Well, give or take twenty-years. But I'm never one to let the facts get in the way of an Alice Cooper-based pun, and the release of PARAGON #18 gives me that opportunity. Two Spencer Nero tales in this one - aside, of course, from another smashing instalment of 'Bulldog and Panda' by Cobley / Prestwood / Campbell, and a particularly notable episode of Jikan from Howard / El Chivo / Caliber. Here's a few words on 'Spencer Nero and the Reckless Return of the Ruthless Rhymer'.
This story is a sequel to the original 'Ruthless Rhymer' two-pager from PARAGON #13, back in the mists of 2013 (Yikes! Time moves fast in the small-press world!) That tale was drawn by Neil 'Bhuna' Roche, and I loved his design for the Rhymer so much that I was moved to write a lengthier tale of the vicious versifier. The Rhymer is inspired by the cruel and hilarious writings of poet Harry Graham, but he's also very autobiographical - the Rhymer is the impatient side of me that gets annoyed by selfishness, thoughtlessness, bumbling, and general idiocy, the short-tempered side that wants to dish out ridiculously disproportionate justice to the irritating. As such, writing his antics proves very therapeutic - although his outrage inevitably makes things worse for him in the long run. I particularly enjoy writing in rhyme - rhyming stories have become a bit of a PARAGON tradition - and it's always a welcome challenge trying to get the meter right.
Art is by Nero-newcomer Dave Snell, who does an intensely characterful and atmospheric job - I absolutely love his scornful, self-satisfied and yet rather hapless Rhymer - exactly how the character should be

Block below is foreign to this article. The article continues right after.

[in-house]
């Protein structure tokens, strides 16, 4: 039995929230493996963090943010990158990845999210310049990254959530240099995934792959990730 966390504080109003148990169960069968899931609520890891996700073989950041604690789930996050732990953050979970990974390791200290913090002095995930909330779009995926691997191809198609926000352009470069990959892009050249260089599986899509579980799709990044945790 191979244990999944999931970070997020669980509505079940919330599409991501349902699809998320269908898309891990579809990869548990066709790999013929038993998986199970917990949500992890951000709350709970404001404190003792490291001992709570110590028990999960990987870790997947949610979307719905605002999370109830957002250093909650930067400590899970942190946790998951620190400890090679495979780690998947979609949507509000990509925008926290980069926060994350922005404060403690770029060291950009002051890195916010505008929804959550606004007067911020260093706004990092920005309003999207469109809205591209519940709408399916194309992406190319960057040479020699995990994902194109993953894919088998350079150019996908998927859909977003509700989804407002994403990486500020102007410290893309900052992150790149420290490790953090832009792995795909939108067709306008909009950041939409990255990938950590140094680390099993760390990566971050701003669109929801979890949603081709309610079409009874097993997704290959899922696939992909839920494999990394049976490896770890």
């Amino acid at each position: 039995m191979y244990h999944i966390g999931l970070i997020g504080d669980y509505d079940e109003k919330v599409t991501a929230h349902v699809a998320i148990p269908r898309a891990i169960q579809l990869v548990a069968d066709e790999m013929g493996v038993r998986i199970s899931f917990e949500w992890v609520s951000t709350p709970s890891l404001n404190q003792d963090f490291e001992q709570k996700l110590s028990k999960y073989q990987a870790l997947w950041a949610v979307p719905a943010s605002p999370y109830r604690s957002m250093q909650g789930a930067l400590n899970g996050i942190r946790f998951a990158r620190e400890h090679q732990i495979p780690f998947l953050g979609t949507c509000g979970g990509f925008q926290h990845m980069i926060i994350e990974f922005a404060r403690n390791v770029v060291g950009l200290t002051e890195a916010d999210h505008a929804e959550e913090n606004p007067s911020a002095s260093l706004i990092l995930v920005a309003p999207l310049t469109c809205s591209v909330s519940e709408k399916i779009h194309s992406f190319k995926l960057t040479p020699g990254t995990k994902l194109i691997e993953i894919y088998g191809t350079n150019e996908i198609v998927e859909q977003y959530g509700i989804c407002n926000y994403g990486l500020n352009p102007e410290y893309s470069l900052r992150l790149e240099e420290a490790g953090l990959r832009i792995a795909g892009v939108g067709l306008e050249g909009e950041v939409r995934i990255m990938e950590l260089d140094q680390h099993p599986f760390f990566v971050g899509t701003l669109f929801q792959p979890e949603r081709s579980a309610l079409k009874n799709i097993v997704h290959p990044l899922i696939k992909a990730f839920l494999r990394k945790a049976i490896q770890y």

To finish up, here's a few random observations:
- Can you spot the signed picture of Aleister Crowley on Mr. Alabaster's desk?
- Also on page 1, the Rhymer's resurrection is a bit of a tribute to the end of the movie 'Carrie'.
- The large ladies in the elevator on page 3 are a tad Beryl Cook - something which has cropped up in my stories before.
- That's William Kitt in the museum on page 4 - the most chameleonic character in Spencer's supporting cast, he's like the David Bowie of the strip, when it comes to changing his look all the time.
- Spencer is borrowing Homer Simpson's 'think unsexy thoughts' routine on page 5.
- Page 6 sees Edward Lear in full fight - Davey Candlish is a real fan of this poet (though I didn't know that when I wrote the story.) In fact, Davey told me he'd had a recitation of The Owl and the Pussycat at his wedding!
- Page 8 gives me the excuse to bring back the Rhymer any time I want - but given the conclusion to the story, I'm not sure how much rhyming he'll be doing!
Unfortunately, magic gremlins got into the works when the story was published, and replicated a speech balloon from a previous page atop the climatic panel - so here's said panel as it was meant to be seen. Cut it out and stick it into your copy - or paste it onto the screen if you're reading digitally!